The next item was a minor overhaul of the engine. The head was cracked, so we replaced that. And it needed new rings, but the bearings were all good to go. After replacing other minor parts, we were ready to paint. This was a considerable challenge since I do not have a paint room in my shop. So, we covered everything else up and went to work with the painting. You can view some of these pictures at the following link: http://www.acdcresources.com/JD%20M.htm
Finally in the spring of 2006, we had the old “M” completely restored and put back together and she was running and looking like new. In August 2009, the little “M” had the opportunity to show off at the Iowa State Fair in Des Moines. That was a very proud day in her history.

 

                                            1948 “M” at the Iowa State Fair

 

The County Fair

  When I was growing up the county fair was the highlight of the summer.  We would have our calves and pigs there to show with the 4-H or FFA, enjoy the carnival, and take a look at the newest equipment available from all the dealers.  I remember the summer of 1957 when the newest John Deeres were displayed and I crawled on the model 620.  It was very nice and it even had power steering!  We had never experienced that option on any of the previous tractors we had owned.  Wasn’t too long after that fair was over, my dad went in and traded the old model “G” for a brand new 620.  It didn’t have all that much more HP, but the power steering sure helped a bunch with farming.  Somehow we had skipped over the 40, 50, 60 series in the early 50’s.  I never remember driving any of those first numbered tractors.  We went directly from the letters (A, B, G, MT) to the 620.  What an exciting day that was on our little farm in eastern Kansas.

 

 

What about the “MT”?

  The John Deere model “M” Tricycle (narrow) front is an interesting tractor.  I found one for sale up in the Waterloo, Iowa area so decided to go take a look.  It was running with a little smoke, and really only needed to be cleaned up and a new set of front tires.  I bought it and brought it home.  There were a few unoriginal parts that were an easy fix, and a big job of cleanup after years of oil and dirt accumulation.  I did not need to open the engine since it was running OK, and that was a big help.  I did strip it down and get all the dirt and rust off, and then a good coat of primer.  Also did not need too much tin work, since everything was pretty straight.  The tool box on the side was from a Fordson, so it had to come off!  After a good cleanup, she was ready for a new paint job.  She also needed new seat cushions and a new steering wheel.  The muffler was replaced and a few other minor parts.  The fluids were changed and she was almost as good as new.  I did put an electronic ignition in and she always started right up.  Also I found a 2 bottom plow for this tractor that had already been restored.   After showing her off for a couple of summers and an appearance at the Iowa State Fair, I sold the “MT” to a man from southern California.  Now the little “MT” is warm the whole year long.

 

                                                           1950 JD “MT”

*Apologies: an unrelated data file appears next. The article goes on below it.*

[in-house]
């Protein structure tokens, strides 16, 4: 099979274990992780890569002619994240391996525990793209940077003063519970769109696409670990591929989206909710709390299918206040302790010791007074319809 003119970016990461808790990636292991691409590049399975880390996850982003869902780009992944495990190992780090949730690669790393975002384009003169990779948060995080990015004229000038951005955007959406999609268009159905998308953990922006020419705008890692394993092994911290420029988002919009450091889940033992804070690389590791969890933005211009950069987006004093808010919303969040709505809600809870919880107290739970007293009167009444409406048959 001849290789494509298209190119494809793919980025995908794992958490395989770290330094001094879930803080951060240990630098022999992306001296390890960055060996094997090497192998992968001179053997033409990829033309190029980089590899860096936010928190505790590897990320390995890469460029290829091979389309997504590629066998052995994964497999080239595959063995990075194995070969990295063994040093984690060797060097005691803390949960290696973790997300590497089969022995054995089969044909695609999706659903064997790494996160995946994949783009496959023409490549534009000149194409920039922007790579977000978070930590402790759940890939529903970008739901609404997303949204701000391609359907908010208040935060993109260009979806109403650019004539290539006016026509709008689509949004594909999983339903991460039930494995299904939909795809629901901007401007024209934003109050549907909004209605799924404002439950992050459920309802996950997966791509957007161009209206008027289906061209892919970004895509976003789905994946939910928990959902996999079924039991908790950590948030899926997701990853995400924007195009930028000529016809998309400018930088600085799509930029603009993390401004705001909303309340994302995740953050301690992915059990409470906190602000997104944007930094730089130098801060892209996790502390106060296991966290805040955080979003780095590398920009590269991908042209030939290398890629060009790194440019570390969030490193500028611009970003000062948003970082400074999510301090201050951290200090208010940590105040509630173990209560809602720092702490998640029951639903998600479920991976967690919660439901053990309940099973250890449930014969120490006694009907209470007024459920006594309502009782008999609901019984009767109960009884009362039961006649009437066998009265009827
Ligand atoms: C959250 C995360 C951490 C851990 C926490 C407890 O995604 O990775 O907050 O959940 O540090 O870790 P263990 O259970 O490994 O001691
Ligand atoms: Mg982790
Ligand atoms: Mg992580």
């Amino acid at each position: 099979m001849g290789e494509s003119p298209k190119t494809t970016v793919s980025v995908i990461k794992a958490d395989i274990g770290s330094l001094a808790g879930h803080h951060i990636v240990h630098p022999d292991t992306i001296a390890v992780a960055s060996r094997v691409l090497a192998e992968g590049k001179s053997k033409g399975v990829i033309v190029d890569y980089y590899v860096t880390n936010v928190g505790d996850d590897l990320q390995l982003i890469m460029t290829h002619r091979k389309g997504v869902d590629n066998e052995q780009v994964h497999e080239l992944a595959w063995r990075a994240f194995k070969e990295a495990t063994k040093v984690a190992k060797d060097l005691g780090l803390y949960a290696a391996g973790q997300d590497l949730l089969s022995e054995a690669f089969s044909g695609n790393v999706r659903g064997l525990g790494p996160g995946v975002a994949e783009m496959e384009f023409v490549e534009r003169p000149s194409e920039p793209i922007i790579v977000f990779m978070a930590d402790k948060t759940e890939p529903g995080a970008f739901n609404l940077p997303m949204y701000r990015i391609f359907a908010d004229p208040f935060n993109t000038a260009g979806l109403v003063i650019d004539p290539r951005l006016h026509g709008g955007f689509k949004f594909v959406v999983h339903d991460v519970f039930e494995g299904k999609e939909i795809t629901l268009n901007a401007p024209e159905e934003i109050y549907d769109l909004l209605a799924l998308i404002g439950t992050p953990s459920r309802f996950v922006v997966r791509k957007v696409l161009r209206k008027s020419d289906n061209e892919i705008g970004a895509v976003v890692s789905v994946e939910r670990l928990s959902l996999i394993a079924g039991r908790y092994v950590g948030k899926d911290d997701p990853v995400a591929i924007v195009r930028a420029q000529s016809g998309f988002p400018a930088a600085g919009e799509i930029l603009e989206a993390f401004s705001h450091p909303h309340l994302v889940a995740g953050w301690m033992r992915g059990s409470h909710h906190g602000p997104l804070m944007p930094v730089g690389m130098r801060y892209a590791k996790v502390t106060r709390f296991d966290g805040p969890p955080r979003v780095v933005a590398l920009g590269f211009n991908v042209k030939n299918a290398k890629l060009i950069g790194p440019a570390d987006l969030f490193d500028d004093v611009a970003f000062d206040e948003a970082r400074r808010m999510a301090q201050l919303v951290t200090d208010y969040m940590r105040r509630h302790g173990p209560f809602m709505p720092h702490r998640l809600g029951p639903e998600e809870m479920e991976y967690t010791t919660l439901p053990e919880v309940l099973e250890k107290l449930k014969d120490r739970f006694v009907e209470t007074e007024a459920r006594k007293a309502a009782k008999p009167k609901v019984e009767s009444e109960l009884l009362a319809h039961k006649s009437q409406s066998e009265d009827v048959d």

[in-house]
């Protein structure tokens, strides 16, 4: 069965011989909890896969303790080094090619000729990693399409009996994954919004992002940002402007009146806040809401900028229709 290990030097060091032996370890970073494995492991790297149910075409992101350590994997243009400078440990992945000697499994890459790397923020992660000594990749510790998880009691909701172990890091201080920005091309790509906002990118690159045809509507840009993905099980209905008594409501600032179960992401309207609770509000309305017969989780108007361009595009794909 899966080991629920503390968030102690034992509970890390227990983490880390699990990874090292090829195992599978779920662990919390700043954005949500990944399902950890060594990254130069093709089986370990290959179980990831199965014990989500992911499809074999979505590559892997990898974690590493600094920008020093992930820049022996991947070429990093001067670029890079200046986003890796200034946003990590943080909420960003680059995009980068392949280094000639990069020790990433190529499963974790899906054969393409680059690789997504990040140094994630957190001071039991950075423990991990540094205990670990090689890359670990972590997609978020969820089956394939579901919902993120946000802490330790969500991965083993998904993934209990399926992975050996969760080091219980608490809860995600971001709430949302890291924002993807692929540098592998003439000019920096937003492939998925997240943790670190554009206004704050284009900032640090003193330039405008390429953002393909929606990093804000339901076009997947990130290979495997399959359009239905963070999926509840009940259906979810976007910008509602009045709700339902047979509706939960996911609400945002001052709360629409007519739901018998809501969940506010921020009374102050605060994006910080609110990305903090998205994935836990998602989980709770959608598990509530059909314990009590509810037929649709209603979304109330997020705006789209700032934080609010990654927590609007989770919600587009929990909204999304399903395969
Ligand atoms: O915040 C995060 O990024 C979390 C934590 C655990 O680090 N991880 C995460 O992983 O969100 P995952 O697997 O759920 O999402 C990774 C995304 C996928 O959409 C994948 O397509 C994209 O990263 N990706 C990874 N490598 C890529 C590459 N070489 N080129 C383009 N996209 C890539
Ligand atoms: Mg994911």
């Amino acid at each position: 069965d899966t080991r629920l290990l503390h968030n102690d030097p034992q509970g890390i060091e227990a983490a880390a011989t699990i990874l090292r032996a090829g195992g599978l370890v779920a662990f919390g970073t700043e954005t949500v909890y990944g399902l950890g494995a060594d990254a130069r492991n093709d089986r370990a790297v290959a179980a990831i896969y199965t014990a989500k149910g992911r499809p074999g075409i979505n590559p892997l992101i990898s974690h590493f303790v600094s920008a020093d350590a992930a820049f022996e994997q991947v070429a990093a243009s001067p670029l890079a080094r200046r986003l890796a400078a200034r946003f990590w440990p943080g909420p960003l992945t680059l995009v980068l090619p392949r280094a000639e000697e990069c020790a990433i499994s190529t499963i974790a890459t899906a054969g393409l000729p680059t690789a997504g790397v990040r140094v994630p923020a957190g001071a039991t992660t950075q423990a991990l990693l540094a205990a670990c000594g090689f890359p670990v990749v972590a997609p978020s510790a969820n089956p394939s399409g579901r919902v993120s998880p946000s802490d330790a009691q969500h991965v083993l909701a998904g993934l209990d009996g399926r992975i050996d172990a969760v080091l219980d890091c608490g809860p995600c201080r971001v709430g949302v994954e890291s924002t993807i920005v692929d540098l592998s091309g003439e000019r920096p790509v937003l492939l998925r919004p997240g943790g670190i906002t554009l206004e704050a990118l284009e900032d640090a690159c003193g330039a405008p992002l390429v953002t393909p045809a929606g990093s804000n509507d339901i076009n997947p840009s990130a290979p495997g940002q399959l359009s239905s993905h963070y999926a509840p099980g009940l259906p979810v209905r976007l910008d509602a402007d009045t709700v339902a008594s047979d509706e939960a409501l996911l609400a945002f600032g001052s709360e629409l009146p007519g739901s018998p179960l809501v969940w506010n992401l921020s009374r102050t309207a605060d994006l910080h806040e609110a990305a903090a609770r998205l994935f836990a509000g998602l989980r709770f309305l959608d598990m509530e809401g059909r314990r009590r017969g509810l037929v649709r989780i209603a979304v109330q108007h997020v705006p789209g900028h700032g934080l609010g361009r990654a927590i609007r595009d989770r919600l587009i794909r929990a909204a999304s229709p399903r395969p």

The JD “MT” at the Iowa State Fair

 

Remember When?

  If you were born in the 1930’s or 1940’s, you remember well the days of planting and harvest.  My father pulled the old 7 ft. JD combine with our 1952 John Deere model G.  It turned about 55 hp on the dyno and seemed to have enough power to do most anything around the farm in those days.  It pulled a mounted 3 bottom plow through the soft and the tough soil in the Kansas River bottom, as well as cultivate and disk or harrow too.  I don’t remember so much about the old John Deere pull type combine, but I do remember the day we got our new IH 101 self-propelled combine with a huge 12 ft. wheat head and two row corn picker.  What a day, and it made harvesting so much better!  Those were the days when work was hard and uncomfortable, but that’s all we knew.  Although, one good thing about those days – you could fix most anything that was broke right there in the field!

 

                                            Harvesting wheat in the 50’s

                                      The new IH model 101 combine in 1964

 

The good old days!

  Some of my earliest memories of the farm are of the wheat harvest every June.  Dad pulled his John Deere 7′ pull type PTO driven combine with his 1951 JD model G.  It was quite a sight, and it is still today.  No cabs on the tractors, no GPS to guide them across the field, no special monitors to announce the moisture content or the incoming yield of the crop.  What a time to be in farming.  Any of you remember those days?  Leave some feedback or a comment on the good old days on your farm.

                                                    Harvest time in Kansas

 

 

What’s up Doc?

  We’re off and running on a new adventure. My name is Al. I was born and raised on a farm just outside Lawrence, Kansas in the Kansas river valley. Some of the best land in the state. We raised corn, wheat, soybeans, and sorghum along with hogs, sheep, cattle, horses, & chickens. I became very familiar with the old green tractors and spent many hours helping dad with the farm work. I was the only son and the youngest child, and farm work came naturally. After graduating from Kansas State University with a degree in Agricultural Education, I moved east and worked as a carpenter for several years. Finally in 2004, I was able to get my first tractor, actually a tractor my father had for many years before he died. That tractor was 1948 John Deere model “M”, and it was assembled in Dubuque, Iowa the very same month and year that I was born. We have a connection that runs deep. I set out to restore that old tractor to it’s original condition, but it was going to take several years.

                                            My John Deere B 1935